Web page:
If you want to debug a Hack/PHP script running in script mode, you simply add a couple extra command line parameters when invoking HHVM:

hhvm --mode vsdebug --vsDebugPort <port>

The above command will startup HHVM with the debugger listening on the specified port, and will wait forever for the debugger to connect before starting the script. You can add an additional optional parameter, --vsDebugNoWait true to cause HHVM to begin execution of the script immediately, while still allowing the debugger to connect and break in later. This mode is especially useful for long-running scripts that you may want to break into to debug things like infinite loops, hangs, etc.

In order for Nuclide to be able to connect to your HHVM instance, you’ll need to either have Nuclide server on the same host as HHVM and use a remote project, or forward the HHVM debugger port to your local machine via SSH tunneling or some other means.

We strongly advise against exposing the HHVM debugger port to the internet on production machines, for obvious security reasons.

Configuring Nuclide to debug HHVM

There are two configuration options in Nuclide settings that you’ll want to configure for HHVM if you want to launch scripts in debug mode. You don’t need to configure these if you only want to attach to a webserver.

The first is the full path to your HHVM runtime binary, and the second is any arguments Nuclide should pass when starting HHVM, such as the path to your config.ini. These arguments will be passed verbatim on the command line when invoking HHVM.

Additionally, you may specify an optional attach port to use when attaching to webserver mode, if you’ve configured your server to listen on a port other than 8999.

Debugging: HHVM Toolbar

The Task Runner toolbar is one way to debug Hack or PHP projects. To open the Task Runner toolbar, click on the Toggle Task Runner Toolbar button in the Nuclide toolbar or search for Nuclide Task Runner: Toggle HHVM Toolbar in the Command Palette.

See the Task Runner HHVM guide for instructions on debugging Hack or PHP projects.

Debugging: Launch / Attach Dialogs

The HHVM debugger can also be started via our advanced configuration dialogs. You’ll find these under the Nuclide menu (Nuclide -> Debugger -> [Launch Attach] Debugger), and select the “Hack / PHP” tab, which will be offered if your current working root is a remote project that supports HHVM.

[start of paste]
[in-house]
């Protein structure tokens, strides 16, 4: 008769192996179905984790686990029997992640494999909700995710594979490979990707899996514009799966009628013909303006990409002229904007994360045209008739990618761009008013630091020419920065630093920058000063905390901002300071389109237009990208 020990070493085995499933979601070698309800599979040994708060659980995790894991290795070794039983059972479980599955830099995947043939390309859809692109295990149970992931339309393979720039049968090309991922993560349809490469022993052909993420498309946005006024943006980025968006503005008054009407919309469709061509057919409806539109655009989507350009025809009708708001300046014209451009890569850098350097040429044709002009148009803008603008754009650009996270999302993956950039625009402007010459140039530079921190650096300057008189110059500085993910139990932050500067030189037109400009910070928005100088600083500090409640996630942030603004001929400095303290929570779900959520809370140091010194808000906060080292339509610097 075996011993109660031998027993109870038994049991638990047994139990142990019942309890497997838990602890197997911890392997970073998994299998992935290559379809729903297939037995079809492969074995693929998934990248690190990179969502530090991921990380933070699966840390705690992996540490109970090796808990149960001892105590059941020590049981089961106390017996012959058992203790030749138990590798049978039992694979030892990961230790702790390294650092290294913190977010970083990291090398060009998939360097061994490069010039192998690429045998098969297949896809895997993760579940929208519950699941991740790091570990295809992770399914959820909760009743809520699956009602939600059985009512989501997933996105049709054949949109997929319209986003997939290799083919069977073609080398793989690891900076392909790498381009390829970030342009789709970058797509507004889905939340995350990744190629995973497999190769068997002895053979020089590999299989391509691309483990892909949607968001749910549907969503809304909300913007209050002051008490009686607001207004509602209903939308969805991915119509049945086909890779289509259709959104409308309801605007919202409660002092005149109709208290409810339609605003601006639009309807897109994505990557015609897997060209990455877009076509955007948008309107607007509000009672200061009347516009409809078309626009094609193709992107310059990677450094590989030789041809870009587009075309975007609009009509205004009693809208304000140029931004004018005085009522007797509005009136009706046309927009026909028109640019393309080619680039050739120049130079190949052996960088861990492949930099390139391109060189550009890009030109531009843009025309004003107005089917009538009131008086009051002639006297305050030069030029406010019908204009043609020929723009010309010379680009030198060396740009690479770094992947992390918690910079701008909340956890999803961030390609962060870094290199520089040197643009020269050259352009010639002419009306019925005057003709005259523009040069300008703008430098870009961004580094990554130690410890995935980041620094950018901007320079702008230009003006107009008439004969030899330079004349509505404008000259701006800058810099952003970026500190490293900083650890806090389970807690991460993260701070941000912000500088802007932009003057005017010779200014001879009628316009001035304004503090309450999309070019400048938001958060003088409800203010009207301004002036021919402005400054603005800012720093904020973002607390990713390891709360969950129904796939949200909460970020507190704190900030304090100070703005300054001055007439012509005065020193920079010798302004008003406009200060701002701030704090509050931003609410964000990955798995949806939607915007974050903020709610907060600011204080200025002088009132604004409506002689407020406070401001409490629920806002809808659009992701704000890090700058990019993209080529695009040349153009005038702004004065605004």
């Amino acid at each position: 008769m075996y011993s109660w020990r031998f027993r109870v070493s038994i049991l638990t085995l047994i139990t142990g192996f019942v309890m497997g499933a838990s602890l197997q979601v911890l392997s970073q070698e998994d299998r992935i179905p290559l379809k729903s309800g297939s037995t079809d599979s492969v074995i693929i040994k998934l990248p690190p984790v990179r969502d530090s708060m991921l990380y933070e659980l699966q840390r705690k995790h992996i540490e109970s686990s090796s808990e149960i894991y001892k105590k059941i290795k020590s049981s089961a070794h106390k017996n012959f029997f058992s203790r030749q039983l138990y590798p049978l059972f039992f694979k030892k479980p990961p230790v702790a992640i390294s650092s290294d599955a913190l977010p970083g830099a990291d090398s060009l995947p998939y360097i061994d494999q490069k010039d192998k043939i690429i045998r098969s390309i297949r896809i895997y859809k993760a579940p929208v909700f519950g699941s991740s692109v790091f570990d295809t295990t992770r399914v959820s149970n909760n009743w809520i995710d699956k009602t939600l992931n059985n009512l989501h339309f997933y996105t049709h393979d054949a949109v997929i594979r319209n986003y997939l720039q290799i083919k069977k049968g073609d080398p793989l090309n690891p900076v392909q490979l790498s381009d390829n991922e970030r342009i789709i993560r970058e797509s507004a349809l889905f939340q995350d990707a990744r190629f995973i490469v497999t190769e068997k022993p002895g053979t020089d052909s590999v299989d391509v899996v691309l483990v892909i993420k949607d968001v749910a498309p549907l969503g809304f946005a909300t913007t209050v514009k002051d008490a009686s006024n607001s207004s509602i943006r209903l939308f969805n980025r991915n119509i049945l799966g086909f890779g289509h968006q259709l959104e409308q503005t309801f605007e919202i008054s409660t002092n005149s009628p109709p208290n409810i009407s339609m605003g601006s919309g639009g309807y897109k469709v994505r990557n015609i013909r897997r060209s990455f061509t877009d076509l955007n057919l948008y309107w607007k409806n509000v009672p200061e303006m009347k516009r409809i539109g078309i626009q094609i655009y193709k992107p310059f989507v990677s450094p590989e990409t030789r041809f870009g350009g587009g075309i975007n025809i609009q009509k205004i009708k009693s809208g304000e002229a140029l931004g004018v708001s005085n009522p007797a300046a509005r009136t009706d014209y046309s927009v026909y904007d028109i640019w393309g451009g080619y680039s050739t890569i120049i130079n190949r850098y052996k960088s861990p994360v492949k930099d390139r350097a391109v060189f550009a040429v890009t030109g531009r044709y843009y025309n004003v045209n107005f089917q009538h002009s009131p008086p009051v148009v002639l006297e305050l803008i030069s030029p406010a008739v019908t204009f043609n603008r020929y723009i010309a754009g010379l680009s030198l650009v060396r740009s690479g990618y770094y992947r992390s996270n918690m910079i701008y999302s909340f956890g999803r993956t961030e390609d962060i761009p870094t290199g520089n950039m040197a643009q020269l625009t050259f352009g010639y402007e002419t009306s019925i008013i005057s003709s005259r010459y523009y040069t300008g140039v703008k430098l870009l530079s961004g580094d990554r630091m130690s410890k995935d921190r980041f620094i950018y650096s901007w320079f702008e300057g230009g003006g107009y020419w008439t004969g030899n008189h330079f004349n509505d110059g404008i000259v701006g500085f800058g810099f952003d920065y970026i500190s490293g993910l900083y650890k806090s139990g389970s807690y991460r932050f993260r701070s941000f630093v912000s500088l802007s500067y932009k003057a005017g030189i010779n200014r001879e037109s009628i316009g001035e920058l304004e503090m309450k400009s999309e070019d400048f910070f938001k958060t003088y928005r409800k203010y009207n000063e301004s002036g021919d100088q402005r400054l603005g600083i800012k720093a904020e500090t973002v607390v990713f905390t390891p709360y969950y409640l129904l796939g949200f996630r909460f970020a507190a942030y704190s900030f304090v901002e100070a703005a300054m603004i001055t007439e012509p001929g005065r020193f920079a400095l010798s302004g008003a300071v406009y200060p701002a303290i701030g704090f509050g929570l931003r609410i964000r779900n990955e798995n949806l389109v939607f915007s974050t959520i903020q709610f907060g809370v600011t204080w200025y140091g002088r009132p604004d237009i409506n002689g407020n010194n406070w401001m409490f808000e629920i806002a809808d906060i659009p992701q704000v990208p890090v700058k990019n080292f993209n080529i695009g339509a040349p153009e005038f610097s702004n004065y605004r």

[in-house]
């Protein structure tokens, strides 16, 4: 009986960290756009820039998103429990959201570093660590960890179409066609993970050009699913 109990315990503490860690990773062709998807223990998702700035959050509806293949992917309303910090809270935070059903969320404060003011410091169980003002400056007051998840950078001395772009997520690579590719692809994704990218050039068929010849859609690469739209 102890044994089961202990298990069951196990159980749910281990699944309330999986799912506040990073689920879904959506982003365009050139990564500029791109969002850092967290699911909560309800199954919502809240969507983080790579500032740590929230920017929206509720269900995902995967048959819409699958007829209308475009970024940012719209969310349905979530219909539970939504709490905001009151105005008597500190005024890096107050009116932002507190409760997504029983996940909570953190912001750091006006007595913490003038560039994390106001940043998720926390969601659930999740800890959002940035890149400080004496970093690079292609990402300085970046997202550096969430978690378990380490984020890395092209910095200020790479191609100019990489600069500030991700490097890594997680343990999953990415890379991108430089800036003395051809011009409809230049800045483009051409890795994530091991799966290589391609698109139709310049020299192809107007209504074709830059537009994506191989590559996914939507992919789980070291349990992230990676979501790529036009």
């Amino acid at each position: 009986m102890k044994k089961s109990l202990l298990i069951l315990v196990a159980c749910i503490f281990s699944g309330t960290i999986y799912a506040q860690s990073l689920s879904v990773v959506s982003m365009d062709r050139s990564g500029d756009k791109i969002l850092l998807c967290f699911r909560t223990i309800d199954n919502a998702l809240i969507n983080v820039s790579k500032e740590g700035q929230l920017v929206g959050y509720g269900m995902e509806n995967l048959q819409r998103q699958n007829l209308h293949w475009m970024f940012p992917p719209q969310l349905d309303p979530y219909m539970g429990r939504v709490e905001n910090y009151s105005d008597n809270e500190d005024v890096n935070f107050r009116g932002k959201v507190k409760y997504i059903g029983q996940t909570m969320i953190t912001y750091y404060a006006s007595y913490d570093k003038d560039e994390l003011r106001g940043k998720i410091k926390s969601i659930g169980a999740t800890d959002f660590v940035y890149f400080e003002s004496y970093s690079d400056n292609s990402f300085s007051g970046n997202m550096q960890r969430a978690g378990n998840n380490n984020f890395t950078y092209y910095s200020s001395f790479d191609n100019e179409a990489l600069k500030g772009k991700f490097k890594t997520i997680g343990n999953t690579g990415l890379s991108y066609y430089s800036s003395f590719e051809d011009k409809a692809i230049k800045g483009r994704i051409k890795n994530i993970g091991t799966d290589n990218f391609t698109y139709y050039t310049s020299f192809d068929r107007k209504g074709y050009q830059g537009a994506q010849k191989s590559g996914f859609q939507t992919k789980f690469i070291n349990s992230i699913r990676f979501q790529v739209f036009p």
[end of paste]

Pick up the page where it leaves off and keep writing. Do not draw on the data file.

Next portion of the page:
When launching, Nuclide will prompt for the path to your Hack/PHP script, and any arguments you’d like Nuclide to pass to it.

When attaching, Nuclide will offer to connect to your webserver instance, or attach to an already-running script that was started with the --mode vsdebug --vsDebugPort <port> HHVM arguments.


When debugging a script, all output from HHVM’s stdout and stderr is redirected to the Nuclide console. When debugging a webserver, stdout is redirected, but stderr is not due to the output traffic being too high.

The console also provides a REPL that allows you to execute Hack/PHP code (see below).

Console Evaluation

Basic evaluation in the REPL works out of the box for built in Hack/PHP routines.

Nuclide now executes console input as Hack by default, instead of PHP. For many commands, there is no difference, but the behavior between Hack and PHP differs in some contexts, so this is important to know. You can explicitly have the debugger run your code as Hack or PHP by beginning your input with <?hh or <?php, respectively.

Note: if your input begins with <?hh or <?php, the debugger will execute whatever you type, verbatim, as a Hack/PHP script. It must therefore be a complete and syntactically valid script (including ending your statements with a ;).

When stopped a breakpoint, console commands execute in the context of the currently-broken-in request, at the location of the selected call frame and line. While the target is running, however, console commands execute in a global context that is not specific to any currently running request. In this context, you’ll probably want to reference things defined in your Hack/PHP application. It is therefore possible to have the debugger require or define things so that they are “in scope” for the console evaluation.

For this to work, there must be a .hhconfig file at the root of your project, as well as a scripts/vsdebug_includes.php file. The vsdebug_includes.php file will be invoked by the debugger when it starts up. Here you can define things, require files or include logic you want run every time the debugger connects.